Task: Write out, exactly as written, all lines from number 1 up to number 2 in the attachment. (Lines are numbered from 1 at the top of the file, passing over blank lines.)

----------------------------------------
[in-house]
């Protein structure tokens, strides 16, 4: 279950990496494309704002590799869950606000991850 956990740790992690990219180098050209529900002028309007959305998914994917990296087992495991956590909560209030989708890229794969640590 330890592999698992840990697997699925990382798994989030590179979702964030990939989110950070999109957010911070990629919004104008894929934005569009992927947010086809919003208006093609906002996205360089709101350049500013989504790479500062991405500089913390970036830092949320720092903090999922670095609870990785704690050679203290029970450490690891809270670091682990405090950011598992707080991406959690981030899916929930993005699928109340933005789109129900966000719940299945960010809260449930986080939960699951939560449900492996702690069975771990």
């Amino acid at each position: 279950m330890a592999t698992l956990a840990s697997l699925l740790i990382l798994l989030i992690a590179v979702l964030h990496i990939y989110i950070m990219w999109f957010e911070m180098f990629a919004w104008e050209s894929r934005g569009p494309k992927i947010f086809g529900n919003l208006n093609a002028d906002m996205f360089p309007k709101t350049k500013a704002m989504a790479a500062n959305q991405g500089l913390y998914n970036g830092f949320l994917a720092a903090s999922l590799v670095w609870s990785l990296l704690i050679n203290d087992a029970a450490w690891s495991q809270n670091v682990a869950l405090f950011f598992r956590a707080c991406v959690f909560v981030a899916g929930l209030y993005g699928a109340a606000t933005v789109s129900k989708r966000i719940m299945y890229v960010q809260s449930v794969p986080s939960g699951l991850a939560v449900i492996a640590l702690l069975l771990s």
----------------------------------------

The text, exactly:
[in-house]
């Protein structure tokens, strides 16, 4: 279950990496494309704002590799869950606000991850 956990740790992690990219180098050209529900002028309007959305998914994917990296087992495991956590909560209030989708890229794969640590 330890592999698992840990697997699925990382798994989030590179979702964030990939989110950070999109957010911070990629919004104008894929934005569009992927947010086809919003208006093609906002996205360089709101350049500013989504790479500062991405500089913390970036830092949320720092903090999922670095609870990785704690050679203290029970450490690891809270670091682990405090950011598992707080991406959690981030899916929930993005699928109340933005789109129900966000719940299945960010809260449930986080939960699951939560449900492996702690069975771990």